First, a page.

A recent hearing of the U.S. Senate Appropriations Committee made some news that is still being sorted out by Washington officials and the American military around the world.
The outgoing Commandant of the Marine Corps, Gen. Robert B. Neller, was pressed by Hawaii Sen. Bian Schatz about various aspects of the long ongoing Guam military buildup. Neller indicated that transportation of marines to where the fighting is throughout the Pacific region, could be a problem.
In his dialogue with Schatz, Neller indicated he didn't believe the planned high speed vessels planned to move the marines and their gear would work for a large force.“The plan, as it’s currently designed, I think is worthy, possibly, of a review,” Neller said. “That is my personal and professional opinion."
The general appeared to be concerned that a much more expensive air lift capability would be necessary to do the job.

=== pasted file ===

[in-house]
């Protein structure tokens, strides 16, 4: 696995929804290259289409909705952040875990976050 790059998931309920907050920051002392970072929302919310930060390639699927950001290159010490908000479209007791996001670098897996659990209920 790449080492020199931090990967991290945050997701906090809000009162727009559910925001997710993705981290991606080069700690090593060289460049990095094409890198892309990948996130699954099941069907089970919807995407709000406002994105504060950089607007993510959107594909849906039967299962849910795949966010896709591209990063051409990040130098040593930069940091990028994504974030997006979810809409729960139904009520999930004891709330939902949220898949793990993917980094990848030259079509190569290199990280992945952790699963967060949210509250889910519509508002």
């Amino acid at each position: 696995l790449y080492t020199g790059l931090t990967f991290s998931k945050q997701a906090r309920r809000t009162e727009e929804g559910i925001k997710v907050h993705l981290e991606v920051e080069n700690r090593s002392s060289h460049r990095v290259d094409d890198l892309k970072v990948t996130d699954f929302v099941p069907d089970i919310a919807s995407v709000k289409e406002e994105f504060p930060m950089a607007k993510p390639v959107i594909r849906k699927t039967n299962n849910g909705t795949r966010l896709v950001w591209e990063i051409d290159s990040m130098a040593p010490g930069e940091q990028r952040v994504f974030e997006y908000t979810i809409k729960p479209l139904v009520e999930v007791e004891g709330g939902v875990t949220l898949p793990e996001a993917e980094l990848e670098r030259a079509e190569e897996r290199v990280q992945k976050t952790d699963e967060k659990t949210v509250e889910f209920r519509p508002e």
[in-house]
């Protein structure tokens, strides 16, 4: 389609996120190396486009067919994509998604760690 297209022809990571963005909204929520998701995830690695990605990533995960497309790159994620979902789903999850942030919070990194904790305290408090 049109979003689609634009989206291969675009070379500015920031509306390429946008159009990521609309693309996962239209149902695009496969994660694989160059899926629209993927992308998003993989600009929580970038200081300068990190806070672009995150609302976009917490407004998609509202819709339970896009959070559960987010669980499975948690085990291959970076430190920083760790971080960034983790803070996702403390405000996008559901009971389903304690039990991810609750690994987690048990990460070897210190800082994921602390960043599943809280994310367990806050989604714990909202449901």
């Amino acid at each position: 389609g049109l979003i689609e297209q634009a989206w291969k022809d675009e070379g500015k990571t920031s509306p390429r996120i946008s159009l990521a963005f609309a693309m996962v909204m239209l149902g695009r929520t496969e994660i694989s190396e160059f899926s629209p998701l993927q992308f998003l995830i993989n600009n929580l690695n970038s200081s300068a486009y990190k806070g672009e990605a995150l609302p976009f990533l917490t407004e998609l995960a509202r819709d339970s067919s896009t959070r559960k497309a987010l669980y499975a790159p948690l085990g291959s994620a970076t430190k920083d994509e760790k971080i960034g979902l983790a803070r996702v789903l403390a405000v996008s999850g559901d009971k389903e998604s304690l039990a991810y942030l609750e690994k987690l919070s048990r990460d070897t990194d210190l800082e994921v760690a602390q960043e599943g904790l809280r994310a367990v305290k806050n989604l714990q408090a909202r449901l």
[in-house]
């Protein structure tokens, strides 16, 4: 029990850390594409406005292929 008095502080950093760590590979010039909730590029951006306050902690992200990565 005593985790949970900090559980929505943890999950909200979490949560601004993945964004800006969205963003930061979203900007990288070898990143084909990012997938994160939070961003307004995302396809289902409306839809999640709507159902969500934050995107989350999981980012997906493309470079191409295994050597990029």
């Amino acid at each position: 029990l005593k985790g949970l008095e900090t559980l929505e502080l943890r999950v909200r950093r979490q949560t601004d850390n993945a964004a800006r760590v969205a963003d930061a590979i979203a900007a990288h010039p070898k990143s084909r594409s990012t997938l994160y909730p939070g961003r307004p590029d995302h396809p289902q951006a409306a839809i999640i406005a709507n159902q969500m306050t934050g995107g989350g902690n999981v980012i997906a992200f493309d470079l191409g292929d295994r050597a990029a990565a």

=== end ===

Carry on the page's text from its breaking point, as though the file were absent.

This was not exactly the message that buildup weary Guam was looking to hear, not to mention the Okinawans who have been protesting the American military presence for decades.
Rear Adm. Shoshana Chatfield, commander, Joint Region Marianas, and Capt. Jeff Grimes, commanding officer, U.S. Naval Base Guam brief Guam Gov. Lou Leon Guerrero and Lt. Gov. Josh Tenorio during a windshield tour aboard the base May 6. Photo by JoAnna Delfin/JRM
Just off an extensive tour of island military installations that are being retooled to receive some 5,000 Marines with a current target date of 2023-2024, Gov. Lou Leon Guerrero said she had heard no such talk.
“I have not heard about that. I have heard we are continuing down the road for the relocation of the Marines to Guam.” She said the top military officers on island told her the buildup is still on course as far as bringing in the Marines. “If that is the case, we would have been discussing that yesterday.”